In a trend happening nationwide, we continue to see a recovery among our restaurant clients. Looking at the week-on-week data we can see that the run of positive weekly results has continued, with each day an average of ~5% to 10% higher than the week before. Mother’s Day, however, showed two interesting trends. First, it was a massive uptick from the previous Sunday, but check sizes were also higher than visits, indicating that people visited more expensive restaurants, or at least were ordering food for more people at once.
There is always a bump for Mother’s Day, but the difference this year from the previous trend shows tremendous pent-up demand from the market. Clearly people wanted to spoil mom.
Still, when we look at the fixed-period chart that compares sales to a pre-COVID baseline, we can see that visits and spend are still down, but up from the bottom. We’re a long way from a full recovery, but the trendlines are headed in the right direction.
The Center for Hospitality Research at Cornell University estimates that the cost to restaurants for employee turnover averages $5,864 per person. There is also an ongoing labor shortage brought on by a combination of low unemployment, a decaying transportation system, and a lack of suitable housing near the nation’s urban cores. With minimum wages rising around the country it’s easy to understand why restaurants want to automate as much of the guest experience as possible. This is why Taco Bell is now paying some managers six-figure salaries.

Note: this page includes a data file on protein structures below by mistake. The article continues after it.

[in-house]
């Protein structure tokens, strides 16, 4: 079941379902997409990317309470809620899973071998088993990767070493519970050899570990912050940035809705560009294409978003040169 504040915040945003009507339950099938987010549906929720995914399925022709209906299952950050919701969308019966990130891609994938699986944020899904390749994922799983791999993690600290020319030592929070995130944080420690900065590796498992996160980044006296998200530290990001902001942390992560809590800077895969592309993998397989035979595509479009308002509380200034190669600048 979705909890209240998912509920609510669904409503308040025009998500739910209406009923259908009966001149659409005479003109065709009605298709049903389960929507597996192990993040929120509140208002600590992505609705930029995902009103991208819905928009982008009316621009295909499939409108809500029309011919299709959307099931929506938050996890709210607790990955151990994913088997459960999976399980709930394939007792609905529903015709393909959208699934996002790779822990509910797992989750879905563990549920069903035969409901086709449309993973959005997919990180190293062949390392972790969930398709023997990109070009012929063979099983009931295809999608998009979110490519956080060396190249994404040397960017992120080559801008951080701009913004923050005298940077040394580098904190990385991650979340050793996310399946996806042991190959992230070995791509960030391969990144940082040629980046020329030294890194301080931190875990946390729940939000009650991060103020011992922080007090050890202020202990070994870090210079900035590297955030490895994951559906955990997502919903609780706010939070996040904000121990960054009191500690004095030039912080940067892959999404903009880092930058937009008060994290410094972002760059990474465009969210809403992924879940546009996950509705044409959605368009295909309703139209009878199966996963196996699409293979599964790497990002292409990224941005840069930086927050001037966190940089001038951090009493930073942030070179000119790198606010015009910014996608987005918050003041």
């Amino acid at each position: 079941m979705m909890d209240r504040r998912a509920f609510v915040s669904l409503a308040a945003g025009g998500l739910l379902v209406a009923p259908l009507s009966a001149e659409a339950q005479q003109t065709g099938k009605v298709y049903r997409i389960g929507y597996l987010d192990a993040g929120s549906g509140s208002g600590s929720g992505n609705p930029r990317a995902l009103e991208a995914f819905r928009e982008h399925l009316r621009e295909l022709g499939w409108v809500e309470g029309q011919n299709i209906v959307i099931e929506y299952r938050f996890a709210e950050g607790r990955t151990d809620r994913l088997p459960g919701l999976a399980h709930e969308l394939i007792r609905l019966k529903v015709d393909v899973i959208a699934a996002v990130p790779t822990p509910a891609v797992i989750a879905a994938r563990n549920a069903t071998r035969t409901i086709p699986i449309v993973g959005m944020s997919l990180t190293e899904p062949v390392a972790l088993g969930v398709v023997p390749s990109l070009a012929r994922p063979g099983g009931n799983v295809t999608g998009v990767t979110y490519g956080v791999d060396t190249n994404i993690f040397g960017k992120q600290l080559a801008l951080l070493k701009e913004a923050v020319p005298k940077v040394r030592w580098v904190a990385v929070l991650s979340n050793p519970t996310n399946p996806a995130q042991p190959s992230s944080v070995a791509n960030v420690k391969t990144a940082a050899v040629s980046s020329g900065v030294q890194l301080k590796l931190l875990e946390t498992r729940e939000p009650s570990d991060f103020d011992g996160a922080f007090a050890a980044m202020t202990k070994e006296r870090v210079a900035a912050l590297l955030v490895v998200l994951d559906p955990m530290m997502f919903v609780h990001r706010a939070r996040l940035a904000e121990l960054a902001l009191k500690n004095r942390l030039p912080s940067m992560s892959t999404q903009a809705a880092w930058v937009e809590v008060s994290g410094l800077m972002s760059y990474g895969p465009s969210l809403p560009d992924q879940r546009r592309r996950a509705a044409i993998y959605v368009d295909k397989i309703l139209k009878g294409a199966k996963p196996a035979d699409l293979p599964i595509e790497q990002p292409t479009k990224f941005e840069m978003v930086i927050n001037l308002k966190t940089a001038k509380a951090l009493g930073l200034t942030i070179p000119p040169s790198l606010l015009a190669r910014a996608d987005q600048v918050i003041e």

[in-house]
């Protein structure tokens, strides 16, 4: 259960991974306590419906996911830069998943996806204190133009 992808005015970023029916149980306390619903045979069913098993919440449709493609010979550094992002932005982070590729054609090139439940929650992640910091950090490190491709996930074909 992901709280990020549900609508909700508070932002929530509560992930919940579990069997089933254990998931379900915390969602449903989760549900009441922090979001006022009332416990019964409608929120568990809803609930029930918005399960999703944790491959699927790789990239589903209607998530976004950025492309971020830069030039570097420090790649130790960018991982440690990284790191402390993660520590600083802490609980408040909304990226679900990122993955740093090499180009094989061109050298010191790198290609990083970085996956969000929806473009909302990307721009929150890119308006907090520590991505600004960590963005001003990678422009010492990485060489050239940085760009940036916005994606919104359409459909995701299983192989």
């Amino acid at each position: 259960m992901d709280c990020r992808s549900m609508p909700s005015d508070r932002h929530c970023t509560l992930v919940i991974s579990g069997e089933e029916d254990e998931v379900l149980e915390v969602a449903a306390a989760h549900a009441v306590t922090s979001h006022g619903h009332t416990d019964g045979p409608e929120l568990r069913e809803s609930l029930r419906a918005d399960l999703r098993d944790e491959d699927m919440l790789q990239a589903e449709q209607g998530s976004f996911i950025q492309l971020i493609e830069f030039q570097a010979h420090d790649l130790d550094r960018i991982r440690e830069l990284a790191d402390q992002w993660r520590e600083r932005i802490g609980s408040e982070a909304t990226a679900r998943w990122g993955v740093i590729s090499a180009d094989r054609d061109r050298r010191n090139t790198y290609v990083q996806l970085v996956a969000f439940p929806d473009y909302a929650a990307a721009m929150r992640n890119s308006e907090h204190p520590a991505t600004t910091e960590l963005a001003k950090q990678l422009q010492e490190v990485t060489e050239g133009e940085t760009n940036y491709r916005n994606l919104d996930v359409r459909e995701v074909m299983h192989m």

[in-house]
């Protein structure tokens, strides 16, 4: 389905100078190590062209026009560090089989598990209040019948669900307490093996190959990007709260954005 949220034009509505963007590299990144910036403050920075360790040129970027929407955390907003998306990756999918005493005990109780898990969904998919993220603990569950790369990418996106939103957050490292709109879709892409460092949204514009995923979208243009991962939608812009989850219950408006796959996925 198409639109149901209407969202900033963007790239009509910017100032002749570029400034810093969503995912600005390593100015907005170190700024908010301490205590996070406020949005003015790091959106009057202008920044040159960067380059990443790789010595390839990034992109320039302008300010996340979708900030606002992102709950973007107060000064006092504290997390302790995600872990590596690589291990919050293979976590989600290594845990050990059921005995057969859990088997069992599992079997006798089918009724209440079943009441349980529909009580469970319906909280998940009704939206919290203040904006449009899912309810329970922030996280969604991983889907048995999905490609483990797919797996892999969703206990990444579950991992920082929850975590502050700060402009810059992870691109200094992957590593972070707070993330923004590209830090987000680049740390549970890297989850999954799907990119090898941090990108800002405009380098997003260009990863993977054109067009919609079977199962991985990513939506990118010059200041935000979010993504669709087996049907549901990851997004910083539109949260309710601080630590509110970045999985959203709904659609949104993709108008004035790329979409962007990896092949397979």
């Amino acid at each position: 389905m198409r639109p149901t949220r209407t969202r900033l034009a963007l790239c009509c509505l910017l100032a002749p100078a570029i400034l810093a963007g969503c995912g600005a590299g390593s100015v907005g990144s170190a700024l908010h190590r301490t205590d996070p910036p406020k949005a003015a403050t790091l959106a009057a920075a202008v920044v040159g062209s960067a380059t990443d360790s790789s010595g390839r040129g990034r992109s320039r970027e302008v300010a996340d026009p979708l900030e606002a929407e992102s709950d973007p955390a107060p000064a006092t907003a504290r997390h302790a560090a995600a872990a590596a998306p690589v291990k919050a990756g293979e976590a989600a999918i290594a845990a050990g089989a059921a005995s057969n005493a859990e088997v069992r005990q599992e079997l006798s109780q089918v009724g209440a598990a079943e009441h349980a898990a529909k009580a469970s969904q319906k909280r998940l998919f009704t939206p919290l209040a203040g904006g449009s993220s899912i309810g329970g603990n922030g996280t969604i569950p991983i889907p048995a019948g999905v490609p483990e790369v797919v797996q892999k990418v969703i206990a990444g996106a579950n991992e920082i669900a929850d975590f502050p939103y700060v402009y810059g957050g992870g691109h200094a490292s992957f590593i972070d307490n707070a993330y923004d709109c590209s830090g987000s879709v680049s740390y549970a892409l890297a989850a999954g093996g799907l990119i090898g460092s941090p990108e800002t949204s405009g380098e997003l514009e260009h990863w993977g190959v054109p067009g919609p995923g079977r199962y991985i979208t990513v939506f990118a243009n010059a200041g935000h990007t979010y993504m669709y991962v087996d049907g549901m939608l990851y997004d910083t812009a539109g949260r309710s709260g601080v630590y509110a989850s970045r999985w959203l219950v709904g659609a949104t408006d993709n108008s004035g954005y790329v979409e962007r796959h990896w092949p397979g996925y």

Turnover in the restaurant industry reached nearly 75% in 2018, with quick-service restaurants registering higher numbers. Panera Bread reports a 130% turnover rate, while Chipotle says that turnover for its hourly employees is 145%. […]
What if most stores – and even Amazon – are getting frictionless shopping wrong? What would it mean for brands that are trying to do things differently?
Kim Otocki, a member of the Paytronix marketing team, recently had the opportunity to sit down with Gus Olympidis, the president and CEO of Family Express. His c-store brand has firmly established itself as a leader in the frictionless experience, and Olympidis had a lot of wisdom to offer other c-store owners who are trying to follow suit.
It’s not news to any c-store owner that competition for customers and spend is higher than ever. In addition to the many direct competitors in the industry, convenience stores have to contend with fast-food restaurants, big-box retailers like Walmart and Target, and even online giants like Amazon.
The c-stores that continue to thrive despite these challengers will be the ones that best adapt their businesses to meet new consumer trends, wants, and needs.
In addition to offering reward programs, one of the biggest requests by customers is online ordering and delivery. In the past, c-stores might have thought implementing an online ordering system wouldn’t apply to their business – but times have changed and this is only the beginning.